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People with dementia don’t usually sleep well – around 40 per cent suffer from sleep deprivation. This is mainly because dementia causes changes in the brain that can make it harder to understand whether it’s night or day. Dementia can also cause disorientation after dreaming, which can result in the person you love feeling even more confused and restless when they wake up. In other words, their sleep problems aren’t their fault.

But if they don’t sleep…neither do you
Unfortunately, someone with dementia is unlikely to simply read quietly in bed if they can’t sleep. They may cry out or get upset, especially if they’re incontinent and wake up with a wet bed. Or they may get up and start pottering around because they think it’s daytime. Worst of all, they may trip or fall in the dark and hurt themselves…all of which means you will soon be wide awake yourself, cajoling them back to bed, changing their bed linen or even calling an ambulance.

Your loved one’s dementia might not be the only reason you’re wide awake…

1 – You can’t switch off: Your loved one might surprise you by sleeping through the whole night…Trouble is, you’ve now had so many broken nights that you just can’t seem to settle, knowing they might wake up at any moment. So you find yourself wide awake, permanently ‘on call’ while they sleep peacefully.

2 – You aren’t taking care of yourself: You’ve followed all the advice about helping your loved one to get a good night’s sleep. You help them to relax in the evening and make sure their bedroom is comfortable. You’ve also made sure they’ve eaten properly throughout the day, watched their caffeine intake and limited late-night drinks. Unfortunately, all of this has taken a lot of time, leaving you with no time to unwind yourself, or to even eat a decent meal. Now it’s 2am and you’re really hungry…

3 – You can’t stop worrying: Some worries seem to strike at night, particularly around 3am when you might find yourself jolted from sleep by worry. These so called ‘night dreads’ are common amongst people leading stressful lives and who are coping with the many demands on their time. In other words, people like you.

4 – You don’t live with them: Caring from a distance can seriously impact your sleep too. Maybe your loved one has started phoning you late at night, or even during the night, because they’ve forgotten what the time is. Maybe you get calls from neighbours, carers and friends who are worried. Or perhaps you just can’t stop worrying that they’re safe and find yourself tossing and turning all night.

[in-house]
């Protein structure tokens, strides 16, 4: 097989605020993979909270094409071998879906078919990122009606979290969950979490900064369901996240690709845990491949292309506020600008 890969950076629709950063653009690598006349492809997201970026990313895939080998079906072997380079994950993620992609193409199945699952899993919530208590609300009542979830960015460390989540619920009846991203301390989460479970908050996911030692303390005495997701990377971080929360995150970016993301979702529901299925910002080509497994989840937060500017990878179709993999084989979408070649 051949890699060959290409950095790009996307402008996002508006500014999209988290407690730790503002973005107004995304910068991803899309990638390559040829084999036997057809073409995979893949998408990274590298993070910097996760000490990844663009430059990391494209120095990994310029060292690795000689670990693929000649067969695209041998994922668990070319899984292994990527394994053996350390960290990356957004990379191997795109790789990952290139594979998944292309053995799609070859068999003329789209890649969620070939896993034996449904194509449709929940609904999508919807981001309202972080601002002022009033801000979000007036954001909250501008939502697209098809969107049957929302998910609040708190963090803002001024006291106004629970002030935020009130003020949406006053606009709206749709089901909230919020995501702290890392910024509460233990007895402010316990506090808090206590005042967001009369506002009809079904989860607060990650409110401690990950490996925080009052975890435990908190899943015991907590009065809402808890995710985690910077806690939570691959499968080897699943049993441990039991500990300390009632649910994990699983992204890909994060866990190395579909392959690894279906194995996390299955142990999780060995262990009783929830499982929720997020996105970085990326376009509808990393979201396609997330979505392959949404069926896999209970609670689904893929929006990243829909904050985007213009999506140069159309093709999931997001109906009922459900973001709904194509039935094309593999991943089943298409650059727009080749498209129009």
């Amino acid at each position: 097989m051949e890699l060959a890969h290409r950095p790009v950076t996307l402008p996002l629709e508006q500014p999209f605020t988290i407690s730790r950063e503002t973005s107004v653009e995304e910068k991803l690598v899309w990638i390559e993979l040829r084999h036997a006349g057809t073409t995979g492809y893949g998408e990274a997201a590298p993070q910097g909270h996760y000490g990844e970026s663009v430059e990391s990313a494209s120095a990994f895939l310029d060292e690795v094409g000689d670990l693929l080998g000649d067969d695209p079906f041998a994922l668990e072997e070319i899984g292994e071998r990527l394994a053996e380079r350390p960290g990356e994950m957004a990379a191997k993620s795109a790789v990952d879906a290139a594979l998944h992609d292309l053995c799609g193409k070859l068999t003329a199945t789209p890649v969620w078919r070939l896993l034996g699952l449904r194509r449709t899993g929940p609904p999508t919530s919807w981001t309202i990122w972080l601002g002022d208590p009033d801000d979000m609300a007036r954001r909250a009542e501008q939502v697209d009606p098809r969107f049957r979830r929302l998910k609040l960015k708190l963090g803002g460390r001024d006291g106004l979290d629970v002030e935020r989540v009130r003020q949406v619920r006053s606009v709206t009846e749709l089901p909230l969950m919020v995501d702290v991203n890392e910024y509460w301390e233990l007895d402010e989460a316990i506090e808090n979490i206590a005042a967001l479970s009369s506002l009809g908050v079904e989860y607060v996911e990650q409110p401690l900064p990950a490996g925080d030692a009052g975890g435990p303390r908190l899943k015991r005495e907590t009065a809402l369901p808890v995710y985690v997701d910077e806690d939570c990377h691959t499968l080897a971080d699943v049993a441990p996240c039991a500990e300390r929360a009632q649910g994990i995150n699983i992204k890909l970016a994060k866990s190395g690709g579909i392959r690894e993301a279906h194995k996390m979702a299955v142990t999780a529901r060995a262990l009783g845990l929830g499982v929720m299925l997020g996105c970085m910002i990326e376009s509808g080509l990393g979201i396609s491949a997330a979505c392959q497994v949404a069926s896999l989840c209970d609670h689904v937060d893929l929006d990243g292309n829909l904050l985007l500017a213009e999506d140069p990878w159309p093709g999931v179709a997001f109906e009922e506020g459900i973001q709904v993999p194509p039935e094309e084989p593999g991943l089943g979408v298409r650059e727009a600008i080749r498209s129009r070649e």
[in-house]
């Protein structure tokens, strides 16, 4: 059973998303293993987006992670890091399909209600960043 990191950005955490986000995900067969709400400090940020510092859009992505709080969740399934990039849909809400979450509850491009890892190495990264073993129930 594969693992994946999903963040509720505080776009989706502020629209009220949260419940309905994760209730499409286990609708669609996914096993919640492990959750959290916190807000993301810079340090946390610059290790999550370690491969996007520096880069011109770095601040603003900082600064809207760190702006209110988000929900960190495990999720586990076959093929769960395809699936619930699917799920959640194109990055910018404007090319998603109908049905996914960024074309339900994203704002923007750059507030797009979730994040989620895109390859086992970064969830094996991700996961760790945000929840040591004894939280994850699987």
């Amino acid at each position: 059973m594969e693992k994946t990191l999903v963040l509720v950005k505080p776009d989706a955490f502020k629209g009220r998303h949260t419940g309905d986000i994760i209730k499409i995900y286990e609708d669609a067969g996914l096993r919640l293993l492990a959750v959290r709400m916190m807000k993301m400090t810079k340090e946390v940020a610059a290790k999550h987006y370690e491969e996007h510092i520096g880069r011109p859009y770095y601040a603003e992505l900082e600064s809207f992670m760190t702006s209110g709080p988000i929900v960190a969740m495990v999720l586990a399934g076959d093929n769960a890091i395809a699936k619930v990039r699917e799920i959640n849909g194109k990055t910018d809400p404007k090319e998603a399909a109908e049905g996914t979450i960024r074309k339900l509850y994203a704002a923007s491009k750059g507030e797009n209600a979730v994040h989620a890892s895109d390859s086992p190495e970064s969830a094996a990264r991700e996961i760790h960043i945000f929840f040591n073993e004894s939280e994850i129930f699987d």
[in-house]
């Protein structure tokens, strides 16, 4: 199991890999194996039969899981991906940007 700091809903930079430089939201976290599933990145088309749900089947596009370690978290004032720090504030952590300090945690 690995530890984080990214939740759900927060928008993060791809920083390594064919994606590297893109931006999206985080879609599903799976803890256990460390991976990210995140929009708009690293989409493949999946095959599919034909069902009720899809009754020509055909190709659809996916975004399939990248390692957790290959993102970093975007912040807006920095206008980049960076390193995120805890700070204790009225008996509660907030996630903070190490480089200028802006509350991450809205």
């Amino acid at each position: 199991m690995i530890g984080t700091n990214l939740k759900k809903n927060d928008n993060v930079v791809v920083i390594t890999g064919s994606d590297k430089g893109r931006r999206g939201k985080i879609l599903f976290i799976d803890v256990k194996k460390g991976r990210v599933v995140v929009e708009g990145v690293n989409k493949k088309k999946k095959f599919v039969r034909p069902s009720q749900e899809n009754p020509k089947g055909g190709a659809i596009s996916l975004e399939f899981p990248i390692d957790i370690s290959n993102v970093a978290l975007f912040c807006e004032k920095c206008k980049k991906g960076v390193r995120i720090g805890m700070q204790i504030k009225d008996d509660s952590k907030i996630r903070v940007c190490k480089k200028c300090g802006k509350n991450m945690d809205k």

How to help yourself sleep better:

Change your mind
Sleep deprivation affects your mood, health, immune system and ability to concentrate, which, in turn, is bound to impact on your ability to care for a person with dementia. Getting a good night’s sleep isn’t a luxury – it’s a necessity. So start considering your own needs for downtime and relaxation before bed. Remember, taking care of yourself isn’t selfish, it’s sensible.

Take a nap
If you still aren’t getting enough sleep, a daytime nap could really help. Sleep experts say an afternoon nap, taken at around 3pm, can improve your thinking and memory skills, providing it lasts no more than 30 minutes. (Napping for too long can make it even harder to sleep at night).

Schedule in some worry time
This might sound bizarre, but sleep experts recommend you regularly set aside 20 minutes before bed (around 8pm) to do some serious worrying. Write down everything you can think of that could possibly worry you, including all the ‘What if…’ scenarios. The more you do this, the less need you’ll have to keep ruminating when you could be sleeping. Our caregivers journal could be just the place to start doing this.

Talk to someone who’s been there
Many, many family carers suffer sleepless nights and broken sleep. There’s nothing like an honest chat with someone who really does know exactly how you’re feeling to lighten the load. They might not be able to offer any advice you haven’t heard before, but they will be able to sympathise and reassure you that you aren’t alone, and sometimes that’s enough to make you feel a bit better. You could also join The Unforgettable Dementia Support Group for support from others who are going through a similar experience.

Demand help
Whether it’s from family, friends or professionals, it’s really important that you stop trying to soldier on and manage on your own. If you’ve already tried to get help and failed, try againIf your sleep problems persist, make sure you see your GP and/or contact Social Services and ask for a carers assessment (even if you’ve had one before).